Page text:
While all the three players have their own take on the opportunity, Apple having launched iCloud, wants to bet on the ‘have any Apple product and have everything seamlessly synced’ theme, Amazon has its device agnostic service with ‘cloud player’ and ‘cloud drive’ and Google has its lose your device, but not your data theme with Chrome OS. But essentially the cloud is the common thread that runs across these services and a lot is riding on these products becoming popular (and making money on the side to hold everyone’s interest).

It would be interesting to see how these products/ services will take off in India, given the fact that consumption of ‘paid digital content’ is negligible and penetration of multiple devices even more so. But going by the availability of Bollywood songs (in plenty) on Amazon and apparent (large) plans of Netflix to enter India, there seem to be more people excited by the prospects than just me.

Investment opportunities in Digital Entertainment – Alap Bharadwaj

A quick analysis of the entertainment sector that is served via technology in the US reveals three main areas of interest – Music, Gaming & Video.  Music & Video can be further divided into purchased and radio/streaming and Gaming into console and handheld, all of which are doing fairly well in the west. Given India’s status as a late adopter, the question remains – Will the country’s entertainment focused technology companies see the same success that their American counterparts have?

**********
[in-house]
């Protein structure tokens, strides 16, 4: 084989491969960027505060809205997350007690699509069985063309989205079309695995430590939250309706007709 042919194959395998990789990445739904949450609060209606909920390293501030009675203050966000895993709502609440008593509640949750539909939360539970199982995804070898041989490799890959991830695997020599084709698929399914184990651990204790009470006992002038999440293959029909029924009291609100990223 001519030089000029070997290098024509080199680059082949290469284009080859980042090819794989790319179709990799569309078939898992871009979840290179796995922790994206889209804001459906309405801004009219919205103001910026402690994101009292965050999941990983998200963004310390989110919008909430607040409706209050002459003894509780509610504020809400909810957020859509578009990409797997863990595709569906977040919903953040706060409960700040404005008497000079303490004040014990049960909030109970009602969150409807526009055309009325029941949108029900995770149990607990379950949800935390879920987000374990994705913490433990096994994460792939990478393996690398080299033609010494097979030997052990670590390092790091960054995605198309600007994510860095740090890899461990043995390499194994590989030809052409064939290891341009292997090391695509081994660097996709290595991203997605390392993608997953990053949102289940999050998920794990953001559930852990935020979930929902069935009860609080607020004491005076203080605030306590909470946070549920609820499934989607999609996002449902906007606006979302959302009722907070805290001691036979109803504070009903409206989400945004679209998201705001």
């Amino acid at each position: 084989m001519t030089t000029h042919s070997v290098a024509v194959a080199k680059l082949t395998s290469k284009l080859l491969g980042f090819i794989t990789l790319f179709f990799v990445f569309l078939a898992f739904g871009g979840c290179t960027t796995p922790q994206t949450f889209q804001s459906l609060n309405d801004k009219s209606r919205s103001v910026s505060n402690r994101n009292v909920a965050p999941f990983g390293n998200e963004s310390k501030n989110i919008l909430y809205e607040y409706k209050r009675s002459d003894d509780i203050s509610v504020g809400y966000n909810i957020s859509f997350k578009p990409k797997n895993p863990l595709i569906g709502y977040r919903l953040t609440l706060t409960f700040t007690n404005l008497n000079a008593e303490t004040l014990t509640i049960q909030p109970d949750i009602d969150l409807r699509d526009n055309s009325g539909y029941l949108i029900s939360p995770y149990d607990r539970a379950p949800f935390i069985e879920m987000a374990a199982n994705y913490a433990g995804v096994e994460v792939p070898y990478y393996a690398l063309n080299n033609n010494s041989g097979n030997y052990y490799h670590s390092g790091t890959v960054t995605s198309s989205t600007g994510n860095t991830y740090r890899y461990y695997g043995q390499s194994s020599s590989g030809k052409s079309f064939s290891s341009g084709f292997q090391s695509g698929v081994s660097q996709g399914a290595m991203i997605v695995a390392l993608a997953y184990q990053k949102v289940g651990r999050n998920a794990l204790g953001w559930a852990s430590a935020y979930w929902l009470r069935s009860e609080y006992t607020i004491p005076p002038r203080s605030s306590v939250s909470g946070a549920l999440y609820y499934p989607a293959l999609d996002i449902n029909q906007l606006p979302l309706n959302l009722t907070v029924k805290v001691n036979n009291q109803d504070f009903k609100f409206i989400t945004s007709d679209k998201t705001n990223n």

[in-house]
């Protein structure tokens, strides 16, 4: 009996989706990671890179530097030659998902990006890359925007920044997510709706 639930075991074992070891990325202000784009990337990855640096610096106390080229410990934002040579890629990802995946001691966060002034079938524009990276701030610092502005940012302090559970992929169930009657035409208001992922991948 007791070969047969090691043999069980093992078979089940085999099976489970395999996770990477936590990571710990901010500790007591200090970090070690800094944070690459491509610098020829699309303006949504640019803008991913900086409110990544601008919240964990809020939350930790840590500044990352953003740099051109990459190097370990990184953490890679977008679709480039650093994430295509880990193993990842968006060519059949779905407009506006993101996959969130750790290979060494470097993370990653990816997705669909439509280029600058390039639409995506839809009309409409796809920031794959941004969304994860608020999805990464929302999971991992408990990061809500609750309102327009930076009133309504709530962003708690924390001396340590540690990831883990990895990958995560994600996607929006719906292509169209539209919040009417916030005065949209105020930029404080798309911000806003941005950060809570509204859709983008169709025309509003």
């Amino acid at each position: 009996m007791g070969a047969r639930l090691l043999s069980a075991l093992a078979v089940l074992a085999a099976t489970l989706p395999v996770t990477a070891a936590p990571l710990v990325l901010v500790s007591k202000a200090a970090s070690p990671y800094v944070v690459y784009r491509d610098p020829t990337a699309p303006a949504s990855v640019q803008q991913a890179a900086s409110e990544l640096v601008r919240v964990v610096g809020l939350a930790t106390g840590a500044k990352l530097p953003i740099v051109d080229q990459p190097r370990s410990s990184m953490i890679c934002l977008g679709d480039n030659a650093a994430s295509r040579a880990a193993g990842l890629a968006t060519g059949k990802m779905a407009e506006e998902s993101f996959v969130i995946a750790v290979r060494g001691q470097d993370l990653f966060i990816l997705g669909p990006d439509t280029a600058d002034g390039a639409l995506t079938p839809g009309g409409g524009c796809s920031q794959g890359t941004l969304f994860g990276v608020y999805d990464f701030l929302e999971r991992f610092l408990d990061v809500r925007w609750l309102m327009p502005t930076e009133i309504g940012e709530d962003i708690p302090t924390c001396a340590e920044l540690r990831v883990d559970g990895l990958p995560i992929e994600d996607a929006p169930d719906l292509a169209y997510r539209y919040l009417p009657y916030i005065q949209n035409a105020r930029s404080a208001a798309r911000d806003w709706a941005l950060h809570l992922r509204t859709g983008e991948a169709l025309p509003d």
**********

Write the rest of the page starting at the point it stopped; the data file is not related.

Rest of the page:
The answer varies for all three subsections and in my opinion hinges on a critical difference in the engagement propensity of users when interacting with these different mediums. Beginning with music, I don’t believe tech companies focused on this space, be it pay and download or radio, will have much of a future. The average internet consumer in our country has gotten used to downloading music in ‘lossy’ (mp3, etc) compressed formats and widespread piracy of the latest music both in Hindi and English hardly provides much incentive to switch to paying. Hard evidence exists in the form of Apple’s continued reluctance to open their blockbuster iTunes music buying service to the Indian public.